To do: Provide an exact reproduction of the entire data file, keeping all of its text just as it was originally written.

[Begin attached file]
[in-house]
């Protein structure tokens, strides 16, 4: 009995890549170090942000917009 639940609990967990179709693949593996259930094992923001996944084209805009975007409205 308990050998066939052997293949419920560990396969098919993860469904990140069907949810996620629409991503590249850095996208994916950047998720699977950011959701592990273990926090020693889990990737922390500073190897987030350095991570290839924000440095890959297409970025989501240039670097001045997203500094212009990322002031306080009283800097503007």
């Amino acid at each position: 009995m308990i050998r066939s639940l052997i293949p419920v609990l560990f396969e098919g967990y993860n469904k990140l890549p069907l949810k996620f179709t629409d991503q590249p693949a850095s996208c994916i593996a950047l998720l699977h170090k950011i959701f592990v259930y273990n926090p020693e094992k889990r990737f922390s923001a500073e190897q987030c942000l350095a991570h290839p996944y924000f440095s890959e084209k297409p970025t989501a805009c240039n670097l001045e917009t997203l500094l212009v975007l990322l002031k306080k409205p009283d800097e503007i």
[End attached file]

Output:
[in-house]
């Protein structure tokens, strides 16, 4: 009995890549170090942000917009 639940609990967990179709693949593996259930094992923001996944084209805009975007409205 308990050998066939052997293949419920560990396969098919993860469904990140069907949810996620629409991503590249850095996208994916950047998720699977950011959701592990273990926090020693889990990737922390500073190897987030350095991570290839924000440095890959297409970025989501240039670097001045997203500094212009990322002031306080009283800097503007």
């Amino acid at each position: 009995m308990i050998r066939s639940l052997i293949p419920v609990l560990f396969e098919g967990y993860n469904k990140l890549p069907l949810k996620f179709t629409d991503q590249p693949a850095s996208c994916i593996a950047l998720l699977h170090k950011i959701f592990v259930y273990n926090p020693e094992k889990r990737f922390s923001a500073e190897q987030c942000l350095a991570h290839p996944y924000f440095s890959e084209k297409p970025t989501a805009c240039n670097l001045e917009t997203l500094l212009v975007l990322l002031k306080k409205p009283d800097e503007i």